Decon grounds its practices and its records on one continuum : it explicitly evokes the figures of Mondrian and of Derrida, and associates both to biotechnologies. It seems to me that this is a doubly enlightening gesture. In the first place because it makes clear (I'm tempted to type �illuminates�) a kind of deep relation that we can devise as extant between Mondrian's �new plasticism�, Derrida's �deconstruction� and the most unquietening possession of biotechnologies: the potentiality of recomposing nature entirely. Furthermore, Decon revisits the question of the border between art and science, calling for its disassembling (one might say deconstruction proper) through an �enchanted� explanation of biotechnologies, an explanation that is not only confined to its representation but that is inscribed both materially and procedurally in this installation work, which seems to us imbued with what we might call non-representational traits.
In De Stijl, Mondrian was promoting a form of reduction. The �pure� plastic vision that Mondrian called his own had the purpose not only to explore and decompose nature�abstracting all forms and all colours�but also, similarly to its contemporary Bauhaus in a different context, aimed for a new society based on and regulated by the perceptual purity of straight lines and primary colours as clearly defined as possible (that is to say, technically defined). This brings us close to the reduccionist strategies that have filled the modern technoscientific imaginary, in which the highlight goes to a certain notion of �information� that is understood as a process in which the complex becomes simple and malleable. This is a notion that reveals the transitivity between computer science and molecular biology (see Gomart 2007). This also brings us to the fashion after which a large part of that imaginary takes on the transference between that which we know and that which we can do, knowledge and power, body and city.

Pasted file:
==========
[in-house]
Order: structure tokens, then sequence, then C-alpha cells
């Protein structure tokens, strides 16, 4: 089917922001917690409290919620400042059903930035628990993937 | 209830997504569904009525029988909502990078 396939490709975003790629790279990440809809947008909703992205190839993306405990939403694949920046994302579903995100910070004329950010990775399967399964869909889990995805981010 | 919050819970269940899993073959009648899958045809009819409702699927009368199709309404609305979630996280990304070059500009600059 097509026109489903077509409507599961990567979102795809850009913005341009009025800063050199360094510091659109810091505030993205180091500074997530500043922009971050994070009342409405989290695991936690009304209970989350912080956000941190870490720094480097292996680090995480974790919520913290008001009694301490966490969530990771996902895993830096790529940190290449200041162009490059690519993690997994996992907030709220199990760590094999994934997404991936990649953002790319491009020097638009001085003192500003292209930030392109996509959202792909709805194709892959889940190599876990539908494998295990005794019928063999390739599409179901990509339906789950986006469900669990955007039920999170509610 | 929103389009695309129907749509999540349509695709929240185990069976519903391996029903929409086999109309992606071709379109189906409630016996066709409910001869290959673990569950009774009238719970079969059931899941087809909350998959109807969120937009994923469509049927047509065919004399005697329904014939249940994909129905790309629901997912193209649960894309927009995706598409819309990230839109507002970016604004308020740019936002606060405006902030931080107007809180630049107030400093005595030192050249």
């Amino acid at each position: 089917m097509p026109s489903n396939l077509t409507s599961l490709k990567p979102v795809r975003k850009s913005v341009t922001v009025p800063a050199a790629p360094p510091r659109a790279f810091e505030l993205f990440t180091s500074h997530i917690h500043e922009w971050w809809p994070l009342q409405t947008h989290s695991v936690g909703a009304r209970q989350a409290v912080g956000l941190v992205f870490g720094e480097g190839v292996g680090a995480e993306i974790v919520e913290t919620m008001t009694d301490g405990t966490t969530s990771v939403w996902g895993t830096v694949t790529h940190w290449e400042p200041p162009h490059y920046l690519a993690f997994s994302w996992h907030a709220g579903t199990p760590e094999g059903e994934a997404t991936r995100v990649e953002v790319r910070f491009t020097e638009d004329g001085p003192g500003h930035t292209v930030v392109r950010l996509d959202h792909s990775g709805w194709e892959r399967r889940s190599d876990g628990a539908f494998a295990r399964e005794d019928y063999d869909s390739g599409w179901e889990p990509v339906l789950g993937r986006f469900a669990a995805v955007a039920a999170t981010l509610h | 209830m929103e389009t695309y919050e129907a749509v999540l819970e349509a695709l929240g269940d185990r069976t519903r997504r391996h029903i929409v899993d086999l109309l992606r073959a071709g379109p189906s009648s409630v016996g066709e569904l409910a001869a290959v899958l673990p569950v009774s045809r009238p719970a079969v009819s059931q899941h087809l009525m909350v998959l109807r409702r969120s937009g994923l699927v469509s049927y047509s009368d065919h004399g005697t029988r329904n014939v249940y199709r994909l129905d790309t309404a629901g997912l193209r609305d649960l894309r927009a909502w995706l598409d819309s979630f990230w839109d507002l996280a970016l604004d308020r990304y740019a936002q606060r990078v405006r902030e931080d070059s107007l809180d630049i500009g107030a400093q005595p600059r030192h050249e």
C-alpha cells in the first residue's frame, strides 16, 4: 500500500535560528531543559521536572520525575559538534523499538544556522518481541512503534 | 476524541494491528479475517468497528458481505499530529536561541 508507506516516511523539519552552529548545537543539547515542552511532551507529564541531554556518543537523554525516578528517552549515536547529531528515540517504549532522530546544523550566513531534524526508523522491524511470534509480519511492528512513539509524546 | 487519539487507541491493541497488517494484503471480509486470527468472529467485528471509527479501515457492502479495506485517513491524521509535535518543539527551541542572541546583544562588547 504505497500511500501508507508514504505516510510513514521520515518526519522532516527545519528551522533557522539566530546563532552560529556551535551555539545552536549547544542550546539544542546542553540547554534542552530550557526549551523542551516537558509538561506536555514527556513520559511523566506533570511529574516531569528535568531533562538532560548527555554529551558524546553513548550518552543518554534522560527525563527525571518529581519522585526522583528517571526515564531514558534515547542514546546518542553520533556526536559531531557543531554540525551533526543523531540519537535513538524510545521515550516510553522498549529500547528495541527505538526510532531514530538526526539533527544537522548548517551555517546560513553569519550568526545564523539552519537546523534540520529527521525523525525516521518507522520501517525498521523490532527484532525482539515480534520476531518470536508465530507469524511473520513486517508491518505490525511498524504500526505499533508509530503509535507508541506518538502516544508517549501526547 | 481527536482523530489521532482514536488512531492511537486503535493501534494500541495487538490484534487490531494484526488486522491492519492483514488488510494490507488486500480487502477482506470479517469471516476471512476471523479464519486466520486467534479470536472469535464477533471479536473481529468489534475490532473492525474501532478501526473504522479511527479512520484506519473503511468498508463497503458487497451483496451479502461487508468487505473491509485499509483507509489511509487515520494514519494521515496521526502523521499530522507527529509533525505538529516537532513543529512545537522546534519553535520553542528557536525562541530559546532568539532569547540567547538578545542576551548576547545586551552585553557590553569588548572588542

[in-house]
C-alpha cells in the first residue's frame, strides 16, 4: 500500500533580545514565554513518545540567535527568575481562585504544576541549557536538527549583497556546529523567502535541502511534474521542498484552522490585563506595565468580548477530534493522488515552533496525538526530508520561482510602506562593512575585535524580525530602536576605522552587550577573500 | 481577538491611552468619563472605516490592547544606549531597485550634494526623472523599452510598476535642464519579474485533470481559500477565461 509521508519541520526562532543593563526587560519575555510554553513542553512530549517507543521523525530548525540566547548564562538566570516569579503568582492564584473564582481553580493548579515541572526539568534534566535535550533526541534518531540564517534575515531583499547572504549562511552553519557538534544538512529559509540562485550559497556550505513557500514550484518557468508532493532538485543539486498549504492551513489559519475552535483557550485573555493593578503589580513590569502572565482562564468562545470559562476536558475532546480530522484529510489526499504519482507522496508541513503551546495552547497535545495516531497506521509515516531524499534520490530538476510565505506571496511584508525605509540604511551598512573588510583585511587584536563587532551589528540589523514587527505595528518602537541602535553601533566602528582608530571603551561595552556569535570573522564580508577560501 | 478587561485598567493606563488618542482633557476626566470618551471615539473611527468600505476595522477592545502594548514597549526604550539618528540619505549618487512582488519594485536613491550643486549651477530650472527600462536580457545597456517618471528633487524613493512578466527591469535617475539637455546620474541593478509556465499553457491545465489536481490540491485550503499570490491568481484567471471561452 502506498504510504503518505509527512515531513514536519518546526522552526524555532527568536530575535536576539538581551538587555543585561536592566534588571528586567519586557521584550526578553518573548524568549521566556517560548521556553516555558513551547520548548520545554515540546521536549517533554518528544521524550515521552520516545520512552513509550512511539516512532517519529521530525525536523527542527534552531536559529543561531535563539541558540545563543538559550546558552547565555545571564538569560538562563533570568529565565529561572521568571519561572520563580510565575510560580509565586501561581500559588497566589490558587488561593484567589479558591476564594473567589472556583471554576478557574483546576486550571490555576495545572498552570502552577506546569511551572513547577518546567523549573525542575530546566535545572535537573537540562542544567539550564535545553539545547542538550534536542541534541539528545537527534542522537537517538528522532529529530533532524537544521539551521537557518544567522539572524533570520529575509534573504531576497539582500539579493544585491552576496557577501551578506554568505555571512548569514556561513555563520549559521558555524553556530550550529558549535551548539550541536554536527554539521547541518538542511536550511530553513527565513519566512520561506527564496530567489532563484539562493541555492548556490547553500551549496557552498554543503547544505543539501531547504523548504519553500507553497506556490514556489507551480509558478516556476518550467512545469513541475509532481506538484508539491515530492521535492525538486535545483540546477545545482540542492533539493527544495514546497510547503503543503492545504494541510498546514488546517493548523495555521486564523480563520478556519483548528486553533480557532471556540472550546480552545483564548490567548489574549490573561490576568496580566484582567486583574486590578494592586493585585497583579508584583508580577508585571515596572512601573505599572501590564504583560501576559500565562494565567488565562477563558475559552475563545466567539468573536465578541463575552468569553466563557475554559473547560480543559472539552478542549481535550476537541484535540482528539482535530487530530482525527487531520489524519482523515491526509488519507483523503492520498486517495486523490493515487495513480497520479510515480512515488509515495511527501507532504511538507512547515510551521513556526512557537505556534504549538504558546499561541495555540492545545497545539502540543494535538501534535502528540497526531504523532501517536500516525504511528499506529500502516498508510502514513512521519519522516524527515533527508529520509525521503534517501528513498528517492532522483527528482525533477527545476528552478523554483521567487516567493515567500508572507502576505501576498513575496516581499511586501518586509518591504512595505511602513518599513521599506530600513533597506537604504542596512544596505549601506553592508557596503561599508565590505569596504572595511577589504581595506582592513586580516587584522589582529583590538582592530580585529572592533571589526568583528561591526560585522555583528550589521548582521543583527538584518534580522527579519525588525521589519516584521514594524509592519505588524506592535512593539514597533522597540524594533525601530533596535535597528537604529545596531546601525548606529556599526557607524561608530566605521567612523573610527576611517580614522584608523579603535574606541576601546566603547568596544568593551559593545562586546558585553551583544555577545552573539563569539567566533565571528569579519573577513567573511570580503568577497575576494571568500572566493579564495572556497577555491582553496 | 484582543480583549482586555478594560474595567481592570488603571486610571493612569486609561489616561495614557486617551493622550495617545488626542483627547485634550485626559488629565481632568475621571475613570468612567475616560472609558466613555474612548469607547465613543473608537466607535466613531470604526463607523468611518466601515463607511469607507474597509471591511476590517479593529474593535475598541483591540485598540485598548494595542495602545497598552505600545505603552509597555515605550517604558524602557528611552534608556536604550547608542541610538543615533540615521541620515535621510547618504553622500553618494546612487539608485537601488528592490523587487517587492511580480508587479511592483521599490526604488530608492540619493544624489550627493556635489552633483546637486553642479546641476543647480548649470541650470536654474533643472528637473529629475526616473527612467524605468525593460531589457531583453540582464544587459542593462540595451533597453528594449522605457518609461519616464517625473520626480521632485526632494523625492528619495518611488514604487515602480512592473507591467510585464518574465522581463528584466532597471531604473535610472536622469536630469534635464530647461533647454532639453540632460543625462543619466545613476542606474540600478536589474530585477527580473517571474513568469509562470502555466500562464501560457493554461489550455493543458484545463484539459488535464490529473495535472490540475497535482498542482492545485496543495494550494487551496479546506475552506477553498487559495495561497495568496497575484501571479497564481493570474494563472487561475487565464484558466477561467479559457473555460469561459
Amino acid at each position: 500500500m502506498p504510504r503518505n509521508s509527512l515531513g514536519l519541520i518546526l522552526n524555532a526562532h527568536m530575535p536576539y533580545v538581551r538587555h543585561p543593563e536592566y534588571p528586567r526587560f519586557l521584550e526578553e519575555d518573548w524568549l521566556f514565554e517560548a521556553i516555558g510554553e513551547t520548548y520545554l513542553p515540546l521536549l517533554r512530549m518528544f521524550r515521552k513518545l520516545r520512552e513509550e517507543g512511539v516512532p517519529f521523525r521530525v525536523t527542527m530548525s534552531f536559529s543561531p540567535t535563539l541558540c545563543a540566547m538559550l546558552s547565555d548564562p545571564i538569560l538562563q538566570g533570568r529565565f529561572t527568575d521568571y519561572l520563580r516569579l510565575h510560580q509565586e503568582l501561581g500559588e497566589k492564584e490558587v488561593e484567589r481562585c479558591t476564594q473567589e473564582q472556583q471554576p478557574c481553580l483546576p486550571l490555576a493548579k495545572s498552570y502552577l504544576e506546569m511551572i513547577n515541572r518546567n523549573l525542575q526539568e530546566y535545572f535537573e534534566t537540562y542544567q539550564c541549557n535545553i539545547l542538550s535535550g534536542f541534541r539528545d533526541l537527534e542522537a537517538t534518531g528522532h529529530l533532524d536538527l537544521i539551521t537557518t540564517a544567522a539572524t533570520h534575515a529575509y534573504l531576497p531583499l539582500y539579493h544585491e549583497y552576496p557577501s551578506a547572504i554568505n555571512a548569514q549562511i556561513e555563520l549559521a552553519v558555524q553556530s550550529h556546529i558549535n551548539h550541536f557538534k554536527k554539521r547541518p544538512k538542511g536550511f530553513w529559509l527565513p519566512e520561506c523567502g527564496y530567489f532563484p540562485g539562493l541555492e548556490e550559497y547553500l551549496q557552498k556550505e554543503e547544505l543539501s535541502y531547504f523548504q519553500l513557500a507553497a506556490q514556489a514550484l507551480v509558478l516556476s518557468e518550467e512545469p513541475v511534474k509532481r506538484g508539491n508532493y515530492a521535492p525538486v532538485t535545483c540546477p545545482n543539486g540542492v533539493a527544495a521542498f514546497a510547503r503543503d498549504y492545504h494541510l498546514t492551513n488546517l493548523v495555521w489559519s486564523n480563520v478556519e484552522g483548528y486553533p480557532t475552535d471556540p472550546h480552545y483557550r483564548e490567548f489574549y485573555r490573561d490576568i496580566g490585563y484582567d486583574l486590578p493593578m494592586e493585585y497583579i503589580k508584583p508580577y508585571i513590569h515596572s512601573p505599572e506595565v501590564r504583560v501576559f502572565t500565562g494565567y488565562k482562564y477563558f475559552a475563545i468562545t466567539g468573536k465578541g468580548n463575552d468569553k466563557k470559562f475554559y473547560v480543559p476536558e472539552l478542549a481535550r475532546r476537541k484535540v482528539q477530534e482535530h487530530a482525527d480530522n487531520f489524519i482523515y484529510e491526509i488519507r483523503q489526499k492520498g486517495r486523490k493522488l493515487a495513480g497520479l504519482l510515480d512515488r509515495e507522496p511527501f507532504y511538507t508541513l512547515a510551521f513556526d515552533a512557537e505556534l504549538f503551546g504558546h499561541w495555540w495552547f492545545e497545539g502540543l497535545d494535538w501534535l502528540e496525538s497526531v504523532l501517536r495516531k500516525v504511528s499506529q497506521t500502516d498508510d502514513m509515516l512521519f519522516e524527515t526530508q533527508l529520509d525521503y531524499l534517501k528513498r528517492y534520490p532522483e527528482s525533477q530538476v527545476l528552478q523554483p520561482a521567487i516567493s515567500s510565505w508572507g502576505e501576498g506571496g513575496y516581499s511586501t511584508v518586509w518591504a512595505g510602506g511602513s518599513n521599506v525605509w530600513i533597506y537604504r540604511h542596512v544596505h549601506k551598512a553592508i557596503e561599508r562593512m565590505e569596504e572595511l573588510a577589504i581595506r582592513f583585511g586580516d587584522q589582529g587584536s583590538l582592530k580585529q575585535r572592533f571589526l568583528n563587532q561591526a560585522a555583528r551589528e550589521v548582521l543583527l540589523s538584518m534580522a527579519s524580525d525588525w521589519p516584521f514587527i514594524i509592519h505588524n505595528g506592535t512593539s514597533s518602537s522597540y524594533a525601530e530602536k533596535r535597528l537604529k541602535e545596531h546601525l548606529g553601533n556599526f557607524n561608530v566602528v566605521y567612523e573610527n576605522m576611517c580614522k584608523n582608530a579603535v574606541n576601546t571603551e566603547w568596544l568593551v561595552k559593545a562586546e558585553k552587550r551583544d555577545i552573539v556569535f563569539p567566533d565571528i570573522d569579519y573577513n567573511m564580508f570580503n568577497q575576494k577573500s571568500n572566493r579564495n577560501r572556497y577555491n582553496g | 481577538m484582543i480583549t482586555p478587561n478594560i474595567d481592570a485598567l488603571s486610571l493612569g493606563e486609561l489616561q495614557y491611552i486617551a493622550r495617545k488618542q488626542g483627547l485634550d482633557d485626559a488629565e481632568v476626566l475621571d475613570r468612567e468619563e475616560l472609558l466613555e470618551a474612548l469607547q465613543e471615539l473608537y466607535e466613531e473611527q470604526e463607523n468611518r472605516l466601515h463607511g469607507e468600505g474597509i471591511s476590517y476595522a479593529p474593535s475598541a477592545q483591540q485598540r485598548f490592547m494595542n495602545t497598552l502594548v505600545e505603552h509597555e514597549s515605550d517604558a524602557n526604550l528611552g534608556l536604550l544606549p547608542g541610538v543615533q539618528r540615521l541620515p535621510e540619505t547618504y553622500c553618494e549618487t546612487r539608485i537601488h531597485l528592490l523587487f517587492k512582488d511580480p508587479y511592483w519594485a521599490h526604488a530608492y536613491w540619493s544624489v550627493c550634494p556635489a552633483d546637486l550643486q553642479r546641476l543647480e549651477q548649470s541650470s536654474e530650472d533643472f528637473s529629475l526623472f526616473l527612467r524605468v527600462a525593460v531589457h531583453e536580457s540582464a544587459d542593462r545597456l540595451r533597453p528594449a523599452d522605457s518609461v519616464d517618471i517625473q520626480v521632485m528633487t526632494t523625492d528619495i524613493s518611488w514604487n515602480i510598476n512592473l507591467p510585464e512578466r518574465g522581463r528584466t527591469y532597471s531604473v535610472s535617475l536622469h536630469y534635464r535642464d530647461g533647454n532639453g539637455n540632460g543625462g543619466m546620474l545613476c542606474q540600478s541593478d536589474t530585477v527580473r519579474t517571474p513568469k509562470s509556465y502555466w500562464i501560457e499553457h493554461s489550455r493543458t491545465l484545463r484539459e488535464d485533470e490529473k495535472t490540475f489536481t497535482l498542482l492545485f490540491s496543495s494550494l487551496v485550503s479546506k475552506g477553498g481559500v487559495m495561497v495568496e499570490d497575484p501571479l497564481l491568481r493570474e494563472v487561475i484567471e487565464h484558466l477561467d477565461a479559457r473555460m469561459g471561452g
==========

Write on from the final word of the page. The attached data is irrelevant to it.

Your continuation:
Decon , on the other hand, shows us how Mondrian's dream (the man from the studio-laboratory) epitomizes the modern dream: to decompose nature to the marrow, to reconstruct it entirely, to recompose the city, the polis, according to the results of the adventure. And it shows us this by the means of a re-contextualization of Mondrian's work�his �art of destruction� (Blotkamp, 2001)�that is achieved by the intervention of Derrida's deconstruction, which, to a certain extent, is but an expansion on Heidegger's concept of Destruktion (see Cumming, 2001).